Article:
The February Trust Matters Review

Trust Equation

Richard Edelman reports his takeaways from the 2010 Edelman Trust Barometer, which found, in his words, “unprecedented skepticism”.

Paul McCord comes to some conclusions about how to know if the masks we wear are ethical and which masks to wear. All of us, as the Bard said, are actors on a stage, but which roles we play and why we play them don’t just determine our sales results, they determine the quality of our souls. A must read.

Valeria Mantoni explains the simple way to know whether customers enjoy dealing with your company and by extension tell good stories about it.

Joe Nocera of the NYTimes writes about a case where Bank of America does the right thing–when shamed by the “Heisenberg Journalism Princple”.

Jim Peterson make the case, again, that the entire auditing model is broken. At the end of the day, an audit is nothing but a way of producing assessments we can trust. If audits don’t work, what happens to trust in business?

Brad Feld discusses the difference between “implied trust” and “implied suspicion” and why he prefers one over the other.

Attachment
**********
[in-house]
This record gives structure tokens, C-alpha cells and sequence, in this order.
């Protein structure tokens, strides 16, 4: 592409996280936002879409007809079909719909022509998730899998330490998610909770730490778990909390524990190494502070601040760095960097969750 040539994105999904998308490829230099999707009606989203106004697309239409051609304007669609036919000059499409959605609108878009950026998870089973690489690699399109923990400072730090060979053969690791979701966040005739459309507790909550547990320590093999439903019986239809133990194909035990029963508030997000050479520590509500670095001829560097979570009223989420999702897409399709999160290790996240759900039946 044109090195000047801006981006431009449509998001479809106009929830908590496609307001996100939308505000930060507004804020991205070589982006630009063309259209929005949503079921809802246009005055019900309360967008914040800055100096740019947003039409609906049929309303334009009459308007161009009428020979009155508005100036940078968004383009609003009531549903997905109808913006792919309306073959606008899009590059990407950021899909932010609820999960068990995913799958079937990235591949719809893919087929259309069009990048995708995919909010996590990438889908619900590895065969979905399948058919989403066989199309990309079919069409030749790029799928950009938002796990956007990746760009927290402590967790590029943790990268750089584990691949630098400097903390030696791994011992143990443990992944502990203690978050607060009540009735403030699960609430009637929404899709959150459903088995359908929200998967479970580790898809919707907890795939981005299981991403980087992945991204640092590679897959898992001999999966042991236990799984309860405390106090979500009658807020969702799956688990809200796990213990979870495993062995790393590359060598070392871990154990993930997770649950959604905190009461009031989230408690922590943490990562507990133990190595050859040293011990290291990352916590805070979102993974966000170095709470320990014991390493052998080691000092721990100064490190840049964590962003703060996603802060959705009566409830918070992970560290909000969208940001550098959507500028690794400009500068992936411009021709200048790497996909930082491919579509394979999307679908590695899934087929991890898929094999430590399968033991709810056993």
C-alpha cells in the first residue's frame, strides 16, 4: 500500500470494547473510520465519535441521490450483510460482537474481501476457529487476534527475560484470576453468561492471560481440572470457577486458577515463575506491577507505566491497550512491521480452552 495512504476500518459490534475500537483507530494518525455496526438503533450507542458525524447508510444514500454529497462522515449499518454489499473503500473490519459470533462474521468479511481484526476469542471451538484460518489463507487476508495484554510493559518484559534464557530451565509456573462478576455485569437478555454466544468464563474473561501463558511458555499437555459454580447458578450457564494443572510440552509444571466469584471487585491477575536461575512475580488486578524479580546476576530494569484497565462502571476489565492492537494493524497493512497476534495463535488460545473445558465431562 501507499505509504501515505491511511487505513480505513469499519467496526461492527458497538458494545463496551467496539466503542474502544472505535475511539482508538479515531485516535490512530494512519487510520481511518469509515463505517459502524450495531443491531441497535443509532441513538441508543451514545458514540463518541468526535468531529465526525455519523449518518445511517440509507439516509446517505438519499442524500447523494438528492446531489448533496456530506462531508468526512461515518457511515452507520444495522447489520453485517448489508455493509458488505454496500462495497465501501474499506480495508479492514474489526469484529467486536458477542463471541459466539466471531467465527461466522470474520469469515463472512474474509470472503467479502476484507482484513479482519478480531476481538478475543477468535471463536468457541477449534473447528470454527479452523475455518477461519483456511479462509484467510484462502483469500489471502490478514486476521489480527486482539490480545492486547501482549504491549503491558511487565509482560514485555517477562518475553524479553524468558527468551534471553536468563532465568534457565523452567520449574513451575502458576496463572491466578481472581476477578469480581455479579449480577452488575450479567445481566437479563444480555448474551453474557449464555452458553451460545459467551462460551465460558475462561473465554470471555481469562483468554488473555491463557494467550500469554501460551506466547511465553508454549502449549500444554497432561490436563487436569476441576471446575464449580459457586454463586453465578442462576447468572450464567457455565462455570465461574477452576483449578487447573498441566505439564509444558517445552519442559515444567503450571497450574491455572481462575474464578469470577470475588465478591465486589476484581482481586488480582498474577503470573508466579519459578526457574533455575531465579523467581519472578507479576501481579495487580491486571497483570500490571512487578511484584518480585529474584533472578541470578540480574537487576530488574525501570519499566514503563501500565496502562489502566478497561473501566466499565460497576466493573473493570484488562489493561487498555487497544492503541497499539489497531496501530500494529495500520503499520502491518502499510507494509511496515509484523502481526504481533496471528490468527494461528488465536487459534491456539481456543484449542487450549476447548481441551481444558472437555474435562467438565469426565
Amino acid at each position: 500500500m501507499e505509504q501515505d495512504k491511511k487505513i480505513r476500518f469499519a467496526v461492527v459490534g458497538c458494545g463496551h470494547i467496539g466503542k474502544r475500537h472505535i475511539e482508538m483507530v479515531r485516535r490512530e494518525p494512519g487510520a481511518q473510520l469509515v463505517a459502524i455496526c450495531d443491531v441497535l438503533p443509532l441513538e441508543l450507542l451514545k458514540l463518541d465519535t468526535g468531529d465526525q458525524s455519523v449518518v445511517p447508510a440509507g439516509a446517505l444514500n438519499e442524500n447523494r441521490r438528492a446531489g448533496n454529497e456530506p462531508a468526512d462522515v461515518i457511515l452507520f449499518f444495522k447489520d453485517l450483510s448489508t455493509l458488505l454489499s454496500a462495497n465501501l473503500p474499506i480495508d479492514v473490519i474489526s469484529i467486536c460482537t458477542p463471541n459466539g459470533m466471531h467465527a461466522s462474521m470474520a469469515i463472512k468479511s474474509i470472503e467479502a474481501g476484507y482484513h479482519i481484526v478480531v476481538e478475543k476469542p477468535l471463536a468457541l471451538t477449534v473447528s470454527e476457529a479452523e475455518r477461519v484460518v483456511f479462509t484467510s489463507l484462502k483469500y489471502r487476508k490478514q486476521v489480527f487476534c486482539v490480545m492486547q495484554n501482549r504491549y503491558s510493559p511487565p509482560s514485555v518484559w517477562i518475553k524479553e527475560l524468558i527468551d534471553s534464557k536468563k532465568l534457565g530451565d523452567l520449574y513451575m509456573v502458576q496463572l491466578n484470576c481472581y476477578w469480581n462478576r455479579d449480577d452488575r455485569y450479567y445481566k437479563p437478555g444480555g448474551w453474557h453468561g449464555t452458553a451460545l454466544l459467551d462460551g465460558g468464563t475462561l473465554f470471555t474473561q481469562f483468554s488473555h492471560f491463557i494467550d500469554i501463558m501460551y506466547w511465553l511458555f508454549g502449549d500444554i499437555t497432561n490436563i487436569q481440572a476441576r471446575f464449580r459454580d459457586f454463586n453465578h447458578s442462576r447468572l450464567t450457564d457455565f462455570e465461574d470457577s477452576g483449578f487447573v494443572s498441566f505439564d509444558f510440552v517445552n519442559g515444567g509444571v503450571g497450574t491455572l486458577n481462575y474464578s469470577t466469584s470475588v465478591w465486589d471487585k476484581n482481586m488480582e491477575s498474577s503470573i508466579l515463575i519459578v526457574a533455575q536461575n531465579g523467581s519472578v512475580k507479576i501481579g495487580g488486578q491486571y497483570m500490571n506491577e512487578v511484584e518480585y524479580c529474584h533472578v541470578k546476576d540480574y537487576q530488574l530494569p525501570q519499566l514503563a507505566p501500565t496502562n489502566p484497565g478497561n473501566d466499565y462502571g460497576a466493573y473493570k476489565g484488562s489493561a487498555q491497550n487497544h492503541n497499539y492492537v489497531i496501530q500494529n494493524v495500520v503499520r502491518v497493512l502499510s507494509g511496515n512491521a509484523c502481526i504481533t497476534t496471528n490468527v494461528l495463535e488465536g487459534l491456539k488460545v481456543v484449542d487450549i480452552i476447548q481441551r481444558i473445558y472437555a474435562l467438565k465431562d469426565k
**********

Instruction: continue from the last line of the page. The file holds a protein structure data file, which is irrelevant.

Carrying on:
Lydia Forbes gathers a few classic quotes on trust. Short and thought provoking.

Tina Erdmann interviews legendary reporter Mike Sager about how he gets subjects as to trust him enough to allow him to live with them–and to answer questions like: “How does a 625 pound man tie his shoelaces?” If you only read one post on trust this month, make it this one.

The Trust Matters Review highlights the best articles and posts on trust our research has turned up in the last month.

If you’d like to share a great article about trust, let us know, in the comments here or through the Trust Matters Review submission form.

For more links to outstanding articles on trust, see:

3 replies
  1. peter vajda
    peter vajda says:

    Thanks for the pointer to the Mike Sager piece, Charlie. One line stood out for me: “I like to suspend my disbelief for a while to put myself in their shoes…” Reminds me of the Indian philosopher Krishnamurti’s quote, “Observing without evaluating is the highest form of human intelligence.” Doesn’t hurt when it comes to creating trusting relationships, either.


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